One of my responsibilities as a writer is to keep up with the various books that are topping the self-help list.  The past few years, they have tended to fall into two categories:

1. Get It Together! or 2. Embrace Your Imperfection!

Both of these messages can be true and important, but they reflect a tension that exists in mainstream culture. We’re supposed to be okay with being exactly where we are, but we also must be constantly moving forward. These messages also focus solely on the individual, missing an important point: to be human is to be in relationship with others.

I once had a client who, like most of us, exemplified the tension between these two competing messages. Cassandra grew up in rural Georgia and was the oldest of four children. She described her parents as blue collar workers who were often anxious about money. Like many oldest children, Cassandra was achievement-focused. She worked hard in school, got good grades, and loved to debate her peers.

Cassandra took out student loans to pay for tuition when she was accepted into her dream college. After four years, she was able to land her dream job of working for a congressperson in Washington, DC. She pushed aside worries that the low-paying staffer job would delay her ability to make a dent in her student debt. Wanting to fit into the professional world of Washington politics, she also racked up significant credit card debt building her wardrobe and furnishing her apartment.

Fast forward ten years, when Cassandra came to therapy stressed about money, a recent breakup, and her desire to abandon the uninspiring PR job she had taken to meet the costs of her lifestyle. She told me that she wanted to be able to think more flexibly and shake off a constant desire to compare herself to others.

If I were a therapist who used cognitive behavioral techniques, I might have focused on the thought patterns that made Cassandra feel stuck and anxious and “caused” her to overspend, job hop, and jump into relationships to feel secure. Thoughts like:

  • I should be working harder.
  • Other people have it figured out.
  • I’ve failed at being an adult.

But when I listened to Cassandra, I heard a person who was extremely confident. She could provide perfectly valid explanations for every decision she had made. She was quite skilled at justifying to herself and others her reasons for borrowing money from her parents or why her coworkers were simply intolerable. I knew that trying to debate a former debate team champion would get us nowhere.

When writing about his scale of differentiation, Dr. Bowen described how this kind of dogmatic certainty can reflect a lack of emotional maturity:

“If relationship system approves, they can be brilliant students and disciples. If their expectations are not met, they assemble a pseudo-self in point by point opposition to the established order.”

Confidence is often a sign of the pseudo-self at work—confidence can rise or fall depending on how people respond to us and how much anxiety is in a system. I think this is why I prefer the concept of maturity over the idea of confidence as a therapeutic goal. Unfortunately, in the mental health marketplace, I can’t think of a less sexy word than maturity.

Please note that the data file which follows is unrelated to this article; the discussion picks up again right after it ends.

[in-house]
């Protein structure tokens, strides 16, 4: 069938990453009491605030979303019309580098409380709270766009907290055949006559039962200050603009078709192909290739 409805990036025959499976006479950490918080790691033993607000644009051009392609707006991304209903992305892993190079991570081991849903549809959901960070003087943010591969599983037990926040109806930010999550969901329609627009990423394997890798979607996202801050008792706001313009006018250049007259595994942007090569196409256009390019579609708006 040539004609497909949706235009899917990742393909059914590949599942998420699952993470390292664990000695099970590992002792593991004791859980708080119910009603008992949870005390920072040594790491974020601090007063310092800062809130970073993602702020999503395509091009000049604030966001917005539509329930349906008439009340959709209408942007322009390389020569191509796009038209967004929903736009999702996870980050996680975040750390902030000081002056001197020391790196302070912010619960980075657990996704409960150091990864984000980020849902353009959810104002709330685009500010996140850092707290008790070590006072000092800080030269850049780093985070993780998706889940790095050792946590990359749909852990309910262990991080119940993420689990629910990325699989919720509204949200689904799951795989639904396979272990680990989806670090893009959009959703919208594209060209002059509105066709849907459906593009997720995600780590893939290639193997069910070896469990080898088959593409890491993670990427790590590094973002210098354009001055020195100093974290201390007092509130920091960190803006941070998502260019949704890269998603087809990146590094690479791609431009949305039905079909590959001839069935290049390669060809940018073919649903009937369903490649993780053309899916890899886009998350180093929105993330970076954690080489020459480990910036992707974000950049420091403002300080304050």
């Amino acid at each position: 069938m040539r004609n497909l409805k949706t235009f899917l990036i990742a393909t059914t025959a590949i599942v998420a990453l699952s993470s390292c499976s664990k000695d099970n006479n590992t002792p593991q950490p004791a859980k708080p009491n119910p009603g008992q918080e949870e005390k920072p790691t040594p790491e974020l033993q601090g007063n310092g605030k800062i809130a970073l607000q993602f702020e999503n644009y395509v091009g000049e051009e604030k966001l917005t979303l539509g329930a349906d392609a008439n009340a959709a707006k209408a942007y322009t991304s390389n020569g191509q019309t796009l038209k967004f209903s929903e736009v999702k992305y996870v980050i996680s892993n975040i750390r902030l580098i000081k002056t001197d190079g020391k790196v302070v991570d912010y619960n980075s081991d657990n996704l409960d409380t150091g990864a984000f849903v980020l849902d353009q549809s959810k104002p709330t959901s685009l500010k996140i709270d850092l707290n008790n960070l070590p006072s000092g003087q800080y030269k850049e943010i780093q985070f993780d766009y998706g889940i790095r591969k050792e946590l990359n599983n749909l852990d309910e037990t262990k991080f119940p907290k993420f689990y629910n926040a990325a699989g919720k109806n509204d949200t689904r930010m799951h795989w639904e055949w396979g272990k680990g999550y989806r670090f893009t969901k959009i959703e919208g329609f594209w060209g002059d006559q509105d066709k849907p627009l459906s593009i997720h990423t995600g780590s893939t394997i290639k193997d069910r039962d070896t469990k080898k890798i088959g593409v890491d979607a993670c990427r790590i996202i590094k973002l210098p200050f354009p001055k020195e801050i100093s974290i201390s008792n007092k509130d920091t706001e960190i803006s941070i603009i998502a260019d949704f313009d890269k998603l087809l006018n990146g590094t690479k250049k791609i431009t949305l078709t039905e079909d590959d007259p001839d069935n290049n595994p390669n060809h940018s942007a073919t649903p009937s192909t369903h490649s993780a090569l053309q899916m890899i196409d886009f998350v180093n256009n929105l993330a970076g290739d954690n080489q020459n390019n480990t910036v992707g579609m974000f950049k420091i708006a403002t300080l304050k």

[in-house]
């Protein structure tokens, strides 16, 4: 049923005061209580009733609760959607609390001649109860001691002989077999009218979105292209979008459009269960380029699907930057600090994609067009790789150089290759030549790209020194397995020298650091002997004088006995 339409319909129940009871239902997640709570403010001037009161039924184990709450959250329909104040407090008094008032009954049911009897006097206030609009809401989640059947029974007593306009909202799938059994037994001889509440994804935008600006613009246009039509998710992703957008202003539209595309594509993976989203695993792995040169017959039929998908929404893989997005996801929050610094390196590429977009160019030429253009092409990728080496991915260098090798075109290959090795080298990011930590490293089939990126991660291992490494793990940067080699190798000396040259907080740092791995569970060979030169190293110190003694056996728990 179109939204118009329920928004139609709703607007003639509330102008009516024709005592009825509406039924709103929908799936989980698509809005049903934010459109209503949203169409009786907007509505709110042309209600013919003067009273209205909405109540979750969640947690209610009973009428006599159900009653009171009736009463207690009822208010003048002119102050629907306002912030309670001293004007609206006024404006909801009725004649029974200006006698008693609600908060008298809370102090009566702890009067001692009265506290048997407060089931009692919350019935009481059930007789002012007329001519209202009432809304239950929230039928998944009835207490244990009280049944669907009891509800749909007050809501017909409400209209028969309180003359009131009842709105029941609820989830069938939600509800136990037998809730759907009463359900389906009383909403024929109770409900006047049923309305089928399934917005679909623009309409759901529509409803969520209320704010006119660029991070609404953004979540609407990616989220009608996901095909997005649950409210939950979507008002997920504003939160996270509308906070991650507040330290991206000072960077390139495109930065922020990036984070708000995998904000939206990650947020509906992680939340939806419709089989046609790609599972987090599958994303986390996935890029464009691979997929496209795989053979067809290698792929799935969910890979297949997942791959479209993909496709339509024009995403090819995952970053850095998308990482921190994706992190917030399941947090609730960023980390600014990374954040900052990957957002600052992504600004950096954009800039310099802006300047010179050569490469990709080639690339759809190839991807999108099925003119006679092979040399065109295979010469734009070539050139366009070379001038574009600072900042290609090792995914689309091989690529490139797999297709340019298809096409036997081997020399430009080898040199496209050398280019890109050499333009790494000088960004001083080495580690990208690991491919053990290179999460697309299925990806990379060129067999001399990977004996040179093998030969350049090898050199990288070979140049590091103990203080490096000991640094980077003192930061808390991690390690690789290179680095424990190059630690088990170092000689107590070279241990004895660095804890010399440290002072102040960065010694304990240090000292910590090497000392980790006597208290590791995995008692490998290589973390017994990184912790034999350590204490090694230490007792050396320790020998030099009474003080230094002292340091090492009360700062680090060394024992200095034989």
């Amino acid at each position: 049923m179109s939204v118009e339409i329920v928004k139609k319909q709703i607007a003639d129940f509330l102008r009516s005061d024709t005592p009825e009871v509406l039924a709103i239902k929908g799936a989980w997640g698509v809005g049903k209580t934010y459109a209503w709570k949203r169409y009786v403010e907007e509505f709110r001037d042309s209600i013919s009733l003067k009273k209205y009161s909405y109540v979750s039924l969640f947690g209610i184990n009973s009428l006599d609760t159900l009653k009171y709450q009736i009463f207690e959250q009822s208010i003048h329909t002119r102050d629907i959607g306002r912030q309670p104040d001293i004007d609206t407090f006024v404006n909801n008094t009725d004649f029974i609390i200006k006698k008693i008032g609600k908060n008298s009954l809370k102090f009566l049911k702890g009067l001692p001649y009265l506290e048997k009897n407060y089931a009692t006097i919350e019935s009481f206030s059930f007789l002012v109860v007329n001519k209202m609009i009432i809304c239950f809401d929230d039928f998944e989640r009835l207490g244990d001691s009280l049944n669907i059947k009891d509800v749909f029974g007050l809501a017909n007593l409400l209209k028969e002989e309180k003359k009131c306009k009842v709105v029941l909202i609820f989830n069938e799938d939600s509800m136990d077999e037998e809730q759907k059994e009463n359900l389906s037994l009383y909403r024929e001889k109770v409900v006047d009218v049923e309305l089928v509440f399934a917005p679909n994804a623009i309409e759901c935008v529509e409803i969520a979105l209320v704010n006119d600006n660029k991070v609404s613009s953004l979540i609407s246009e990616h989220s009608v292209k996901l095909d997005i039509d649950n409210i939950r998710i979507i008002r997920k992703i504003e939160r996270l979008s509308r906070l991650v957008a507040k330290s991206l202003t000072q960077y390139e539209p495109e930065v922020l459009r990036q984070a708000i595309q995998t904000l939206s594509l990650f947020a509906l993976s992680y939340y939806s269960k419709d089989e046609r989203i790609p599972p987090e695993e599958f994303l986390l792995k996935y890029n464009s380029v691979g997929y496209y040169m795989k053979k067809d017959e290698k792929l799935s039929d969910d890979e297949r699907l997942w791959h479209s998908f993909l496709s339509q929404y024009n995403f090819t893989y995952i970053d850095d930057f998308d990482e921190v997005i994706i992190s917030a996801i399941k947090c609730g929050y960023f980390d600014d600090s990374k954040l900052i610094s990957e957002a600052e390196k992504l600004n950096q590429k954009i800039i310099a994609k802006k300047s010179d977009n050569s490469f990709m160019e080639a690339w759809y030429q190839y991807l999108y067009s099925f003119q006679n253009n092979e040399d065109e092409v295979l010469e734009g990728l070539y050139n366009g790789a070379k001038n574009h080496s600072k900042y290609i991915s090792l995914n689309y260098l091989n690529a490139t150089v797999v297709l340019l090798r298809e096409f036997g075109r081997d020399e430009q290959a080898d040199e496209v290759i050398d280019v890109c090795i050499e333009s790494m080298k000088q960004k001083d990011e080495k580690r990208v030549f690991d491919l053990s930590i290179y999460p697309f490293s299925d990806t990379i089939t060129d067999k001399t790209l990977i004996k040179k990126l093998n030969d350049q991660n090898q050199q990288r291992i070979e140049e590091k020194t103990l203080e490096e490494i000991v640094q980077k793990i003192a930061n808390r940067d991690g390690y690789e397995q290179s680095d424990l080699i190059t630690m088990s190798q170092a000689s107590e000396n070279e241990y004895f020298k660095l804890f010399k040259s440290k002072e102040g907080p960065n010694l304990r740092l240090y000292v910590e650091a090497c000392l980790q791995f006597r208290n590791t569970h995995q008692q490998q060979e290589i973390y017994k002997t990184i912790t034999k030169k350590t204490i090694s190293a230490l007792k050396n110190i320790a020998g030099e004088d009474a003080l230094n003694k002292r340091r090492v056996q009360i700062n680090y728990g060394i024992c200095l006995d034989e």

Confidence is seeing the world from your small corner and believing your perspective is THE reality. Maturity is the ability to zoom out and see how everyone else is also acting like their corner is the reality. By zooming out, you are less likely to act defensively when people disagree with you or excel above you. You are also much less likely to pathologize or shame yourself, which frees you up to take responsibility and problem solve.

So Cassandra’s work wasn’t to try and convince herself that she was just as valuable a human as everyone else. She didn’t need to GET IT TOGETHER or EMBRACE HER IMPERFECTION. Instead, she started paying attention to her relationship systems. After she drew a map of how anxiety was passed around her office, it didn’t shock her as much when people acted predictably. When we talked about patterns of functioning in her family, she could see her behaviors in other relationships reflected through these experiences. Cassandra also began to describe past romantic relationships in a way that was less about the flaws of her exes and more about the reciprocal functioning between two people.

By describing her relationships like a scientist rather than a victim or a perpetrator, she was using the front part of her brain, the part that solves problems. Over time, Cassandra begin to develop a set of guiding principles for how she wanted to manage her finances and manage herself in her relationships. Having these handy, she was a little less likely to give into what “felt right” in the moment. She also began to see that creeping thoughts of failure or self-comparison were a useful barometer for her anxiety. They didn’t need to be challenged or disputed. They were simply a sign that her focus had drifted to that love and approval we all crave. Her task was simply to direct her focus back to her principles as much as she could.

This week I’d like you to think about the difference between living a confident life and living a mature one.

1. How can you see self-doubt as a sign of increased anxiety or relationship-focus rather than a sign of weakness?

2. What are ways you can direct your thinking back to what you believe and value?

3. How can you stay flexible in this thinking by considering facts or experiences which challenge those beliefs?

Confidence is great, but it is as variable as the relationships which grant it. How can you pursue a life of maturity that reflects your best self, even in anxious times?


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